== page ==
Having dismissed his lawyers, Mr H then proceeded to give a master-class in how not to behave as a litigant in person, or indeed as an advocate.
He made at least 7 mistakes which are characteristic of litigants in person.
This is the absolutely classic mistake. It is certainly not only LiPs who make it, but without anyone to warn them it is one to which they are particularly susceptible. They think establishing a principle will be a breeze, and well worth a punt, especially if it annoys the wife. It virtually never turns out that way, except perhaps for annoying the wife.
Even if he had succeeded, Mr H’s victory would have been entirely Pyrrhic (a good word for an early heat of Child Genius). It would not have helped him in the only dispute that might make any rational sense, over the distribution of the matrimonial assets. Except in the most exceptional circumstances, the courts never take a spouse’s conduct in the marriage into account anyway.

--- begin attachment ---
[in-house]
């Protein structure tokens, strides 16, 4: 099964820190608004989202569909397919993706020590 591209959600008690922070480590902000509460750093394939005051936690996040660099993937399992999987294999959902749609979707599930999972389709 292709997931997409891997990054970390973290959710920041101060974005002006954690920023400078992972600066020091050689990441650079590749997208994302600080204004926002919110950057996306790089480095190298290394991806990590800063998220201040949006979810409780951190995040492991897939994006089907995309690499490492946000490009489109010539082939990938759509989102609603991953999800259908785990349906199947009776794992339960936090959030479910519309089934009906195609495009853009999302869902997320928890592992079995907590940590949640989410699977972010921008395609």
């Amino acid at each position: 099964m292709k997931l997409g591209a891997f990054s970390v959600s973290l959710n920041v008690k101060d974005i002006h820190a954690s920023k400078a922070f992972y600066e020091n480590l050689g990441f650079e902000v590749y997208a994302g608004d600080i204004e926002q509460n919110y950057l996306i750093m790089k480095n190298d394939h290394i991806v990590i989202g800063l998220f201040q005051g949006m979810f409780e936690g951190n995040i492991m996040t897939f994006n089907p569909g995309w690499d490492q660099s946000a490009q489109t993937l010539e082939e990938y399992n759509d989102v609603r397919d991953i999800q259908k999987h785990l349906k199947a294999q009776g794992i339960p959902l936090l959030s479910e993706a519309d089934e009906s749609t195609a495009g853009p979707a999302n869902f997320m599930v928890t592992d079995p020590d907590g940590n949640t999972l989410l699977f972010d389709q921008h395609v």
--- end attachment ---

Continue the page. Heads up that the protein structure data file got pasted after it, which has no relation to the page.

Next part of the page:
On the other hand, there is no matrimonial litigation in legal history that has not increased the level of acrimony, upset the children (even adult children), wasted money and increased the stress of both parties to hitherto unimagined levels.
And even if the courts had decided to take the parties’ conduct into account in the financial dispute, his own admitted behaviour in conducting a clandestine affair throughout most of the marriage was so obviously worse than the trivial allegations he was able to level against his wife, that it could only have rebounded against him.
2. Misunderstand the law
Mr H had been “studying divorce law and had found out that knowing of an affair for years meant a party could not rely on that in divorce proceedings.”